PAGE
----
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Article

Culturing Keratinocytes on Biomimetic Substrates Facilitates Improved Epidermal Assembly In Vitro

1
Department of Biosciences, Durham University, Durham DH1 3LE, UK
2
Department of Earth Sciences, Durham University, Durham DH1 3LE, UK
3
The Procter & Gamble Company, Cincinnati, OH 45202, USA
4
Biosciences Institute, Newcastle University, Newcastle-upon-Tyne NE1 7RU, UK
*
Author to whom correspondence should be addressed.
Academic Editor: Francisco Rivero
Cells 2021, 10(5), 1177; https://doi.org/10.3390/cells10051177
Received: 29 March 2021 / Revised: 29 April 2021 / Accepted: 9 May 2021 / Published: 12 May 2021
(This article belongs to the Special Issue Cell Biology: State-of-the-Art and Perspectives in the British Isles)
Mechanotransduction is defined as the ability of cells to sense mechanical stimuli from their surroundings and translate them into biochemical signals. Epidermal keratinocytes respond to mechanical cues by altering their proliferation, migration, and differentiation. In vitro cell culture, however, utilises tissue culture plastic, which is significantly stiffer than the in vivo environment. Current epidermal models fail to consider the effects of culturing keratinocytes on plastic prior to setting up three-dimensional cultures, so the impact of this non-physiological exposure on epidermal assembly is largely overlooked. In this study, primary keratinocytes cultured on plastic were compared with those grown on 4, 8, and 50 kPa stiff biomimetic hydrogels that have similar mechanical properties to skin. Our data show that keratinocytes cultured on biomimetic hydrogels exhibited major changes in cellular architecture, cell density, nuclear biomechanics, and mechanoprotein expression, such as specific Linker of Nucleoskeleton and Cytoskeleton (LINC) complex constituents. Mechanical conditioning of keratinocytes on 50 kPa biomimetic hydrogels improved the thickness and organisation of 3D epidermal models. In summary, the current study demonstrates that the effects of extracellular mechanics on keratinocyte cell biology are significant and therefore should be harnessed in skin research to ensure the successful production of physiologically relevant skin models. View Full-Text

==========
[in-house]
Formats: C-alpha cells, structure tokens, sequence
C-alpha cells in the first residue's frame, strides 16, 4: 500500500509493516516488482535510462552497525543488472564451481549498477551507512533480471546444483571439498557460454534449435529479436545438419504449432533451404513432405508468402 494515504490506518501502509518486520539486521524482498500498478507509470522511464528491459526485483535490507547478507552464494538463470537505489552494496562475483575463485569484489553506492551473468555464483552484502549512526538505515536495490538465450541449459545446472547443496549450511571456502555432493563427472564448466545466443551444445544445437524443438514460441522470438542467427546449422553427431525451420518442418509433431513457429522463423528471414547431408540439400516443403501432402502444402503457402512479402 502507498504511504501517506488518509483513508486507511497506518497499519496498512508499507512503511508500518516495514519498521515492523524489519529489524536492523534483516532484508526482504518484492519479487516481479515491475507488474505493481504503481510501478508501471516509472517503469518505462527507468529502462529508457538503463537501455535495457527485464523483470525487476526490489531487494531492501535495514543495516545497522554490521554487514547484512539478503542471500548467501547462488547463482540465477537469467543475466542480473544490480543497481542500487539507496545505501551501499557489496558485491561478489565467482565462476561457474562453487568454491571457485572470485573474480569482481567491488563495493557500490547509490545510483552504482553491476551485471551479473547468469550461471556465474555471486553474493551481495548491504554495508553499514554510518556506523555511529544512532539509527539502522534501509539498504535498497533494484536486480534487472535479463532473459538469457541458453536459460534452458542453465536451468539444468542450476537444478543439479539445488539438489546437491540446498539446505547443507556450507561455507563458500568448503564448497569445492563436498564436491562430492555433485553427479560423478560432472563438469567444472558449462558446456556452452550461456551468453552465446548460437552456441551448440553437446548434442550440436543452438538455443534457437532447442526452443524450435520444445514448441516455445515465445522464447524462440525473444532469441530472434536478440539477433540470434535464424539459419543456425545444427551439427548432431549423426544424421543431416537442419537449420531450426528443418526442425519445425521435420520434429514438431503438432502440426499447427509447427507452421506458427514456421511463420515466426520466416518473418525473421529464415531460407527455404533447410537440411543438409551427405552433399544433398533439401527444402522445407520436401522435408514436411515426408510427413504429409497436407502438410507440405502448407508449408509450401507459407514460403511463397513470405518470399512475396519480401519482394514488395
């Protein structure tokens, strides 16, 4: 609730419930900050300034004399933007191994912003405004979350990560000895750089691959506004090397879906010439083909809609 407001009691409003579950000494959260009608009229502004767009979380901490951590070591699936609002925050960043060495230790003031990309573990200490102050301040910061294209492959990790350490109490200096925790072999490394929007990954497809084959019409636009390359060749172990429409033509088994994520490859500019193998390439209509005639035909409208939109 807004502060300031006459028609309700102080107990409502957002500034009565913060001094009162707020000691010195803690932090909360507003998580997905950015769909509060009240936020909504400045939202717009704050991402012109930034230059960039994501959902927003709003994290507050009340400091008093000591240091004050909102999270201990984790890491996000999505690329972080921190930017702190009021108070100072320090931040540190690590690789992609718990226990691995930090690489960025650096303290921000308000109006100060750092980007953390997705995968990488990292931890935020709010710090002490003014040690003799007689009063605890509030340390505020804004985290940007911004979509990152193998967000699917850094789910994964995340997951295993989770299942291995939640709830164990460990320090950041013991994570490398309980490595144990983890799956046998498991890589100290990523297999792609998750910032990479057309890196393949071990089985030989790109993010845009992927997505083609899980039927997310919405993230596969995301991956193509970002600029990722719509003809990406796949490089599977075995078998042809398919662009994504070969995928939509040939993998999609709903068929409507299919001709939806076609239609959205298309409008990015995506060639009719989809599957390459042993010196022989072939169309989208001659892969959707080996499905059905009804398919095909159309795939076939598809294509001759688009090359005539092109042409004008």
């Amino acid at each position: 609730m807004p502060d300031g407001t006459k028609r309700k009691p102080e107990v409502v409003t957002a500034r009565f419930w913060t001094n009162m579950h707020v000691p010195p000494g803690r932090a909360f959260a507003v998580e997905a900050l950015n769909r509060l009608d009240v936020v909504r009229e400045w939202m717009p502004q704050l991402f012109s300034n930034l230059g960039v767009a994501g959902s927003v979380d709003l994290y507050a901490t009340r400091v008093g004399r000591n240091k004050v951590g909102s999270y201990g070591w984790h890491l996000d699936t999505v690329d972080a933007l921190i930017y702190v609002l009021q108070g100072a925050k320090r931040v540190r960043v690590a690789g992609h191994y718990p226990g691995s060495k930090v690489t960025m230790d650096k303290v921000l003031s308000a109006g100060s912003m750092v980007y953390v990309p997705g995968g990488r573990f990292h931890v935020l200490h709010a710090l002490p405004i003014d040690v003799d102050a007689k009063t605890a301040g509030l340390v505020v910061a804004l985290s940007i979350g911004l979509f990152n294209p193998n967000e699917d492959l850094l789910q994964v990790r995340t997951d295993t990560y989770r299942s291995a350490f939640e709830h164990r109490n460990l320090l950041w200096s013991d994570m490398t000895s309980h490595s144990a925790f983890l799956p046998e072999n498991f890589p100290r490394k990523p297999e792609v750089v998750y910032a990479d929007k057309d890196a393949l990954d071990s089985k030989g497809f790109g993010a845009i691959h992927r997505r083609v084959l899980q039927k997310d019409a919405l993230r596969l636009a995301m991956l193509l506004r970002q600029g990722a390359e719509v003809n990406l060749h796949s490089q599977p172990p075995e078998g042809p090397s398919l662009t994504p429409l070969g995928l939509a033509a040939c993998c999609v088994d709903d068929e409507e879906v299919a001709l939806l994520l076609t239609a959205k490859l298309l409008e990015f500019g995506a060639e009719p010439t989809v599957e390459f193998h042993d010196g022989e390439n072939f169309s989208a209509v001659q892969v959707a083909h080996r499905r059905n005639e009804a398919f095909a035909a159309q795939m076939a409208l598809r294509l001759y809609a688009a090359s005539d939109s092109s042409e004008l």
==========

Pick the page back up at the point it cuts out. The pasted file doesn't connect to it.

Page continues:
Keywords: mechanotransduction; LINC complex; nesprin; Sun-domain protein; nuclear lamina; lamin; keratinocytes; skin biomechanics; biomimetic dishes; skin equivalents mechanotransduction; LINC complex; nesprin; Sun-domain protein; nuclear lamina; lamin; keratinocytes; skin biomechanics; biomimetic dishes; skin equivalents
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MDPI and ACS Style

Hunter-Featherstone, E.; Young, N.; Chamberlain, K.; Cubillas, P.; Hulette, B.; Wei, X.; Tiesman, J.P.; Bascom, C.C.; Benham, A.M.; Goldberg, M.W.; Saretzki, G.; Karakesisoglou, I. Culturing Keratinocytes on Biomimetic Substrates Facilitates Improved Epidermal Assembly In Vitro. Cells 2021, 10, 1177. https://doi.org/10.3390/cells10051177

AMA Style

Hunter-Featherstone E, Young N, Chamberlain K, Cubillas P, Hulette B, Wei X, Tiesman JP, Bascom CC, Benham AM, Goldberg MW, Saretzki G, Karakesisoglou I. Culturing Keratinocytes on Biomimetic Substrates Facilitates Improved Epidermal Assembly In Vitro. Cells. 2021; 10(5):1177. https://doi.org/10.3390/cells10051177

Chicago/Turabian Style

Hunter-Featherstone, Eve, Natalie Young, Kathryn Chamberlain, Pablo Cubillas, Ben Hulette, Xingtao Wei, Jay P. Tiesman, Charles C. Bascom, Adam M. Benham, Martin W. Goldberg, Gabriele Saretzki, and Iakowos Karakesisoglou. 2021. "Culturing Keratinocytes on Biomimetic Substrates Facilitates Improved Epidermal Assembly In Vitro" Cells 10, no. 5: 1177. https://doi.org/10.3390/cells10051177

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